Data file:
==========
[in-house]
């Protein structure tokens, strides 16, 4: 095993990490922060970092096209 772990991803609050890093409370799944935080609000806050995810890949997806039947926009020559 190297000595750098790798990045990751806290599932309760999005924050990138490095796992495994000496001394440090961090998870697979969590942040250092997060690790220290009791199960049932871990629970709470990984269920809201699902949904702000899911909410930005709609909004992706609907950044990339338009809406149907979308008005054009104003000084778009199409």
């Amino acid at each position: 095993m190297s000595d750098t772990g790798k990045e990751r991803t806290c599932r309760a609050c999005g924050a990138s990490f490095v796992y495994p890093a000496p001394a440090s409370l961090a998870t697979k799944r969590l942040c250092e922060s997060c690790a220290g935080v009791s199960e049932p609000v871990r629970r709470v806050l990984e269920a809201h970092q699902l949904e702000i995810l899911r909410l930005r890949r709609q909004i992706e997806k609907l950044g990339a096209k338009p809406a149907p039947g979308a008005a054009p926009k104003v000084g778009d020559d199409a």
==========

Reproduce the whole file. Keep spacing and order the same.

[in-house]
């Protein structure tokens, strides 16, 4: 095993990490922060970092096209 772990991803609050890093409370799944935080609000806050995810890949997806039947926009020559 190297000595750098790798990045990751806290599932309760999005924050990138490095796992495994000496001394440090961090998870697979969590942040250092997060690790220290009791199960049932871990629970709470990984269920809201699902949904702000899911909410930005709609909004992706609907950044990339338009809406149907979308008005054009104003000084778009199409």
């Amino acid at each position: 095993m190297s000595d750098t772990g790798k990045e990751r991803t806290c599932r309760a609050c999005g924050a990138s990490f490095v796992y495994p890093a000496p001394a440090s409370l961090a998870t697979k799944r969590l942040c250092e922060s997060c690790a220290g935080v009791s199960e049932p609000v871990r629970r709470v806050l990984e269920a809201h970092q699902l949904e702000i995810l899911r909410l930005r890949r709609q909004i992706e997806k609907l950044g990339a096209k338009p809406a149907p039947g979308a008005a054009p926009k104003v000084g778009d020559d199409a």